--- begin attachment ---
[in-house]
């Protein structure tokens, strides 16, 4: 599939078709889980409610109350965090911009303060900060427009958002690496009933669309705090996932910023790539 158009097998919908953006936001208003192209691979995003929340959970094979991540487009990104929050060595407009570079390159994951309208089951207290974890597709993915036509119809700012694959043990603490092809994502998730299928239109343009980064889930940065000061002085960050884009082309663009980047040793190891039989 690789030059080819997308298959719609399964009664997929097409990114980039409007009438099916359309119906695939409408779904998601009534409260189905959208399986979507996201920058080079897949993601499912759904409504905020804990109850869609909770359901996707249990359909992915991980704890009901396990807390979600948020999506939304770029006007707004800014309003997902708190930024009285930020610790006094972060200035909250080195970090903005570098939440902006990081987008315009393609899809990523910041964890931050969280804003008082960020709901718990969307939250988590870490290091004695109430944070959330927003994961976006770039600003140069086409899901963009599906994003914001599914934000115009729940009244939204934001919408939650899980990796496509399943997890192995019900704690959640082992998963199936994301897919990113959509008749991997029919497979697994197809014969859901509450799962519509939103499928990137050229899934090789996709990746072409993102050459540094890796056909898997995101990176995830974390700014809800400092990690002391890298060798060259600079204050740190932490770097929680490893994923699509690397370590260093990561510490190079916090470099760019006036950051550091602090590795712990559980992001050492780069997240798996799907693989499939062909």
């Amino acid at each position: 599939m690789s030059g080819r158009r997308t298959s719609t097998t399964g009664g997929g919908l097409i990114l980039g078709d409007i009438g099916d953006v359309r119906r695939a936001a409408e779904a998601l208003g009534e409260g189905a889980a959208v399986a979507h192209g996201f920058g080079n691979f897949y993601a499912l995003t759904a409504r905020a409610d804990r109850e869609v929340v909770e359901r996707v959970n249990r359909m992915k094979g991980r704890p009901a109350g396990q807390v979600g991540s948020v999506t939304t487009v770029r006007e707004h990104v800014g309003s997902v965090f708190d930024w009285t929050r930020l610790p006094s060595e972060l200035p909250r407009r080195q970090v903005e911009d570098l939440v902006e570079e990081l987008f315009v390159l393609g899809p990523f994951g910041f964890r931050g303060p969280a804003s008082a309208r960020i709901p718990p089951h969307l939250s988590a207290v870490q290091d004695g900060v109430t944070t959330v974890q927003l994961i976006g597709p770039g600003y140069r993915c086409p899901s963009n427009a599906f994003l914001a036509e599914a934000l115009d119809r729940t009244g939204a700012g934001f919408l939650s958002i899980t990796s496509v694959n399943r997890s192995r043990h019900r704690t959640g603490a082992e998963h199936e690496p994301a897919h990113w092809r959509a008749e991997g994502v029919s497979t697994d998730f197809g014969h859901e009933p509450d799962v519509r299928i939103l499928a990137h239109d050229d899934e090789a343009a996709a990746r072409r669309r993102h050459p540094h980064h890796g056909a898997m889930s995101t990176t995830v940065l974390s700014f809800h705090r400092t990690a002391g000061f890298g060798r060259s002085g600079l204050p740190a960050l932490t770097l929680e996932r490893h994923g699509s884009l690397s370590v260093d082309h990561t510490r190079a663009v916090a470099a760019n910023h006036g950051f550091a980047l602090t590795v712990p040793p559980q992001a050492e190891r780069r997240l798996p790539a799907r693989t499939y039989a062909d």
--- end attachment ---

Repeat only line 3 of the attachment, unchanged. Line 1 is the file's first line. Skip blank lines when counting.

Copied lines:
């Amino acid at each position: 599939m690789s030059g080819r158009r997308t298959s719609t097998t399964g009664g997929g919908l097409i990114l980039g078709d409007i009438g099916d953006v359309r119906r695939a936001a409408e779904a998601l208003g009534e409260g189905a889980a959208v399986a979507h192209g996201f920058g080079n691979f897949y993601a499912l995003t759904a409504r905020a409610d804990r109850e869609v929340v909770e359901r996707v959970n249990r359909m992915k094979g991980r704890p009901a109350g396990q807390v979600g991540s948020v999506t939304t487009v770029r006007e707004h990104v800014g309003s997902v965090f708190d930024w009285t929050r930020l610790p006094s060595e972060l200035p909250r407009r080195q970090v903005e911009d570098l939440v902006e570079e990081l987008f315009v390159l393609g899809p990523f994951g910041f964890r931050g303060p969280a804003s008082a309208r960020i709901p718990p089951h969307l939250s988590a207290v870490q290091d004695g900060v109430t944070t959330v974890q927003l994961i976006g597709p770039g600003y140069r993915c086409p899901s963009n427009a599906f994003l914001a036509e599914a934000l115009d119809r729940t009244g939204a700012g934001f919408l939650s958002i899980t990796s496509v694959n399943r997890s192995r043990h019900r704690t959640g603490a082992e998963h199936e690496p994301a897919h990113w092809r959509a008749e991997g994502v029919s497979t697994d998730f197809g014969h859901e009933p509450d799962v519509r299928i939103l499928a990137h239109d050229d899934e090789a343009a996709a990746r072409r669309r993102h050459p540094h980064h890796g056909a898997m889930s995101t990176t995830v940065l974390s700014f809800h705090r400092t990690a002391g000061f890298g060798r060259s002085g600079l204050p740190a960050l932490t770097l929680e996932r490893h994923g699509s884009l690397s370590v260093d082309h990561t510490r190079a663009v916090a470099a760019n910023h006036g950051f550091a980047l602090t590795v712990p040793p559980q992001a050492e190891r780069r997240l798996p790539a799907r693989t499939y039989a062909d």